You recently did a tour in New Zealand, and I am sure it was nice to get back on the road after such a long hiatus. What’s the scene like over there, any highlights that stand out?
It was great heading over to New Zealand again. It’s such a beautiful country, and I have been very fortunate to tour New Zealand many times over the last 20 years. Auckland was great, as I got to play a 4-hour set in a warehouse-style event. I also played in Queenstown, which for me was the highlight of the tour. I played a boat party on Lake Wakatipu, and the crowd were really up for it, so it properly went off with a great atmosphere. The mountain scenery on the lake was breathtaking. Then after the boat party, I played with Josh Butler at a club in Queenstown called Electric Rush. It did feel a bit strange being at the international section of the airport in these times to leave my home country. Something that would never have crossed my mind in the past, when I’ve been regularly travelling, and taking 200 plus flights a year.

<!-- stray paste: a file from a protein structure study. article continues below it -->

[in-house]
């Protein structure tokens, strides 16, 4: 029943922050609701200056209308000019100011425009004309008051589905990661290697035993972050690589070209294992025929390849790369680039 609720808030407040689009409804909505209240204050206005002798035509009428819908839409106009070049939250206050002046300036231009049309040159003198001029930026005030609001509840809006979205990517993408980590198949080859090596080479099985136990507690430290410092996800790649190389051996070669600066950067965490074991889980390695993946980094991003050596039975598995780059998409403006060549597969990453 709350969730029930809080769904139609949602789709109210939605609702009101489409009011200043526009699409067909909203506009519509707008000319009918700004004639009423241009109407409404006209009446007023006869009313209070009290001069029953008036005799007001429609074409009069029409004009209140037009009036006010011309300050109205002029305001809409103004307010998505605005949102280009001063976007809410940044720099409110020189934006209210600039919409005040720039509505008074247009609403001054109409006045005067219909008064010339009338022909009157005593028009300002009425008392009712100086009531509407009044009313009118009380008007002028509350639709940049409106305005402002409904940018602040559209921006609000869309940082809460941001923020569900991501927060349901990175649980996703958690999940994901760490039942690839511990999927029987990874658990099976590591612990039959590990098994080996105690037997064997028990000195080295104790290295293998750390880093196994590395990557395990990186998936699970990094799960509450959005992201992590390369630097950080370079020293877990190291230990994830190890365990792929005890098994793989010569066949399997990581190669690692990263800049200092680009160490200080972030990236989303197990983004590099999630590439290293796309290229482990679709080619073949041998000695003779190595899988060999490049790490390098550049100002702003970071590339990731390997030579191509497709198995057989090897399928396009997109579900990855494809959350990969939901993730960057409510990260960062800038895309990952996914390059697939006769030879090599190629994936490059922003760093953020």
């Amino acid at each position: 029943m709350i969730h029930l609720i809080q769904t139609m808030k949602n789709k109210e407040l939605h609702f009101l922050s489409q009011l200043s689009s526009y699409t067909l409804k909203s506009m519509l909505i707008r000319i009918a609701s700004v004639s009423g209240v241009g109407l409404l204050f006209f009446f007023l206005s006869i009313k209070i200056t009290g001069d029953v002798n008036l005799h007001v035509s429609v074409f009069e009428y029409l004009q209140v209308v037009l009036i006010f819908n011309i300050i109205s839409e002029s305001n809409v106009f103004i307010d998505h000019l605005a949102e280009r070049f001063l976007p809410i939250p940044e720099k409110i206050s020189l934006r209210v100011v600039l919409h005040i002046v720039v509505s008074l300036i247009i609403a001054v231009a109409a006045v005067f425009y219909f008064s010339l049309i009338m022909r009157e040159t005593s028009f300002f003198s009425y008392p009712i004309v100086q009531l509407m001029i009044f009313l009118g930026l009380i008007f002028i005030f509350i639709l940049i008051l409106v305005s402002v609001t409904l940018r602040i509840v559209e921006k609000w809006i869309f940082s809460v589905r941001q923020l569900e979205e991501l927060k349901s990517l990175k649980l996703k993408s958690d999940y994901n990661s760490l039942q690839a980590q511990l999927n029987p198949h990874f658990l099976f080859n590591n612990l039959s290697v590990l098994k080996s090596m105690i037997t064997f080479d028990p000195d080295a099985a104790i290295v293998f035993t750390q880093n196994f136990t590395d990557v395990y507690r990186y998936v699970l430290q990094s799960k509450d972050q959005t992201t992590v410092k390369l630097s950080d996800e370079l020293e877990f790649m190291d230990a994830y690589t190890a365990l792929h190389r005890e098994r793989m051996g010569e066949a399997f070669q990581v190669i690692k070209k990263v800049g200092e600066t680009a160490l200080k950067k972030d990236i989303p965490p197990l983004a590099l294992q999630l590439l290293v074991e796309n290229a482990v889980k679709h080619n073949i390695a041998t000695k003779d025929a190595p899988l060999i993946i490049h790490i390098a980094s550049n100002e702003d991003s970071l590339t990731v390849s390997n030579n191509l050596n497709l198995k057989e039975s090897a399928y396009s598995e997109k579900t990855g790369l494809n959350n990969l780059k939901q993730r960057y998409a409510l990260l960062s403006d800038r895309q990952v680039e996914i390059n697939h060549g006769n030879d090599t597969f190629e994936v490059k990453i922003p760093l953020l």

At what age did you first find your love for electronic music, and when did you start DJing/producing music?
I first discovered electronic music by listening to dance shows the radio. One of the first shows that I can recall was a show called Dance Till Dawn on 3RRR, which was a local radio station in Melbourne. I would record the shows each week, and then buy the records that got played with my lunch money from school. I was 11 years old then, so this would have been in 1984. I bought my first set of turntables when l was 13 in 1986, and then taught myself how to mix. At 15 years old, I was competing in DMC mix competitions, and playing most weekends as a mobile DJ. My first club gig was a year later at the Metro nightclub when I was only 16. I guess you could say I was a very quick learner, as it came to me quite naturally. I didn’t start producing music until I moved to the UK in 1995, and it was around a year later when I made my first tracks.
What’s the first album you remember buying?
I think it was ‘Stone Cold Rhymin’ by Young MC which came out in 1989. Prior to that, I was more into buying twelve-inch mixes of single tracks in order to build up my vinyl collection. I currently have approximately 35,000 records.